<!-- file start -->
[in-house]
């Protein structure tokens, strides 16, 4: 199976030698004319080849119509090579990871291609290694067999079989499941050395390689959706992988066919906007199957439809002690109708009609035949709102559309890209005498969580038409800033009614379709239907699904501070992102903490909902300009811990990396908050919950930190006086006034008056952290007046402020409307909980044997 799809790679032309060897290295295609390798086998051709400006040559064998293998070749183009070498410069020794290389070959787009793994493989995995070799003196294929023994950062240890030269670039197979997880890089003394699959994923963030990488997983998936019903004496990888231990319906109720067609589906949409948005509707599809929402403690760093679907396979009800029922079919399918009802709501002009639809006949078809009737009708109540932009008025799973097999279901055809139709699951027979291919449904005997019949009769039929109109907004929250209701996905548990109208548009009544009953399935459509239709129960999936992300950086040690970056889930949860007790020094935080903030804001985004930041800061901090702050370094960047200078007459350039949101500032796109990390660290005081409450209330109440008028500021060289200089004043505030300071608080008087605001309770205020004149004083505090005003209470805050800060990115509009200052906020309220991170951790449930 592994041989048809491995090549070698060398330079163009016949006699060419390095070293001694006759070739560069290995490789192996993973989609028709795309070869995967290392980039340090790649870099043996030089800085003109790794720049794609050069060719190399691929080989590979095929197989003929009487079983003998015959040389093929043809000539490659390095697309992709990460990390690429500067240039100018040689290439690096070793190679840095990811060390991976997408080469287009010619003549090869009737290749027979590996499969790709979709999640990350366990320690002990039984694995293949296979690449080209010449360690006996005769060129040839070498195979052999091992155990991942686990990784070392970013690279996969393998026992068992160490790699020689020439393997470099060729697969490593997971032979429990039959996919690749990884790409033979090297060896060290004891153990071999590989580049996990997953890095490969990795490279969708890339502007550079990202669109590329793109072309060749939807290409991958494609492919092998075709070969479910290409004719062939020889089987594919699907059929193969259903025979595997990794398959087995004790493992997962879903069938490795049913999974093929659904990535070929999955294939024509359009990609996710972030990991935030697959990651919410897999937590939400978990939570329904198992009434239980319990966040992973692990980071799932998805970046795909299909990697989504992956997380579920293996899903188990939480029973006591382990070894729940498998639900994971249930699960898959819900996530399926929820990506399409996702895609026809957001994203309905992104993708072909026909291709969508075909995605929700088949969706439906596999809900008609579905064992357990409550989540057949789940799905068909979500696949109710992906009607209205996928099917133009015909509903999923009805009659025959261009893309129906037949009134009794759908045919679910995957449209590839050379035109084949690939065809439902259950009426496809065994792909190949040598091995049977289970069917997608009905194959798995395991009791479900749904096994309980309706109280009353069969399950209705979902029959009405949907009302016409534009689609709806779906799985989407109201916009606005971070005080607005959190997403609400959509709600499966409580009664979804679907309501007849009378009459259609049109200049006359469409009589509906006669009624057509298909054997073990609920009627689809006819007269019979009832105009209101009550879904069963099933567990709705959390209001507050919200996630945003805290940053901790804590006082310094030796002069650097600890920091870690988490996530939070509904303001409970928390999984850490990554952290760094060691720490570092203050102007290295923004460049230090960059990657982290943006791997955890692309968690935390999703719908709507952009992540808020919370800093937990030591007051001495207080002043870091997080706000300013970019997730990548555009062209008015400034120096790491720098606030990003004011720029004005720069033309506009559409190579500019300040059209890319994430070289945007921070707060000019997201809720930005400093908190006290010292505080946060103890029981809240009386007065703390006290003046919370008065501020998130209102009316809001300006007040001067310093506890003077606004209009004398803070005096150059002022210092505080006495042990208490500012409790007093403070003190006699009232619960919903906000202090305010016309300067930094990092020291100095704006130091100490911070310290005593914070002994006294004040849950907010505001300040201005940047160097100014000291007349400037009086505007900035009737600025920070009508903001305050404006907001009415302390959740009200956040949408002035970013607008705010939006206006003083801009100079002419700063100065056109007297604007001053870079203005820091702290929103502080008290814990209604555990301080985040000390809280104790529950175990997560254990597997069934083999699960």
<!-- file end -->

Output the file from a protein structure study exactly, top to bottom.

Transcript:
[in-house]
């Protein structure tokens, strides 16, 4: 199976030698004319080849119509090579990871291609290694067999079989499941050395390689959706992988066919906007199957439809002690109708009609035949709102559309890209005498969580038409800033009614379709239907699904501070992102903490909902300009811990990396908050919950930190006086006034008056952290007046402020409307909980044997 799809790679032309060897290295295609390798086998051709400006040559064998293998070749183009070498410069020794290389070959787009793994493989995995070799003196294929023994950062240890030269670039197979997880890089003394699959994923963030990488997983998936019903004496990888231990319906109720067609589906949409948005509707599809929402403690760093679907396979009800029922079919399918009802709501002009639809006949078809009737009708109540932009008025799973097999279901055809139709699951027979291919449904005997019949009769039929109109907004929250209701996905548990109208548009009544009953399935459509239709129960999936992300950086040690970056889930949860007790020094935080903030804001985004930041800061901090702050370094960047200078007459350039949101500032796109990390660290005081409450209330109440008028500021060289200089004043505030300071608080008087605001309770205020004149004083505090005003209470805050800060990115509009200052906020309220991170951790449930 592994041989048809491995090549070698060398330079163009016949006699060419390095070293001694006759070739560069290995490789192996993973989609028709795309070869995967290392980039340090790649870099043996030089800085003109790794720049794609050069060719190399691929080989590979095929197989003929009487079983003998015959040389093929043809000539490659390095697309992709990460990390690429500067240039100018040689290439690096070793190679840095990811060390991976997408080469287009010619003549090869009737290749027979590996499969790709979709999640990350366990320690002990039984694995293949296979690449080209010449360690006996005769060129040839070498195979052999091992155990991942686990990784070392970013690279996969393998026992068992160490790699020689020439393997470099060729697969490593997971032979429990039959996919690749990884790409033979090297060896060290004891153990071999590989580049996990997953890095490969990795490279969708890339502007550079990202669109590329793109072309060749939807290409991958494609492919092998075709070969479910290409004719062939020889089987594919699907059929193969259903025979595997990794398959087995004790493992997962879903069938490795049913999974093929659904990535070929999955294939024509359009990609996710972030990991935030697959990651919410897999937590939400978990939570329904198992009434239980319990966040992973692990980071799932998805970046795909299909990697989504992956997380579920293996899903188990939480029973006591382990070894729940498998639900994971249930699960898959819900996530399926929820990506399409996702895609026809957001994203309905992104993708072909026909291709969508075909995605929700088949969706439906596999809900008609579905064992357990409550989540057949789940799905068909979500696949109710992906009607209205996928099917133009015909509903999923009805009659025959261009893309129906037949009134009794759908045919679910995957449209590839050379035109084949690939065809439902259950009426496809065994792909190949040598091995049977289970069917997608009905194959798995395991009791479900749904096994309980309706109280009353069969399950209705979902029959009405949907009302016409534009689609709806779906799985989407109201916009606005971070005080607005959190997403609400959509709600499966409580009664979804679907309501007849009378009459259609049109200049006359469409009589509906006669009624057509298909054997073990609920009627689809006819007269019979009832105009209101009550879904069963099933567990709705959390209001507050919200996630945003805290940053901790804590006082310094030796002069650097600890920091870690988490996530939070509904303001409970928390999984850490990554952290760094060691720490570092203050102007290295923004460049230090960059990657982290943006791997955890692309968690935390999703719908709507952009992540808020919370800093937990030591007051001495207080002043870091997080706000300013970019997730990548555009062209008015400034120096790491720098606030990003004011720029004005720069033309506009559409190579500019300040059209890319994430070289945007921070707060000019997201809720930005400093908190006290010292505080946060103890029981809240009386007065703390006290003046919370008065501020998130209102009316809001300006007040001067310093506890003077606004209009004398803070005096150059002022210092505080006495042990208490500012409790007093403070003190006699009232619960919903906000202090305010016309300067930094990092020291100095704006130091100490911070310290005593914070002994006294004040849950907010505001300040201005940047160097100014000291007349400037009086505007900035009737600025920070009508903001305050404006907001009415302390959740009200956040949408002035970013607008705010939006206006003083801009100079002419700063100065056109007297604007001053870079203005820091702290929103502080008290814990209604555990301080985040000390809280104790529950175990997560254990597997069934083999699960």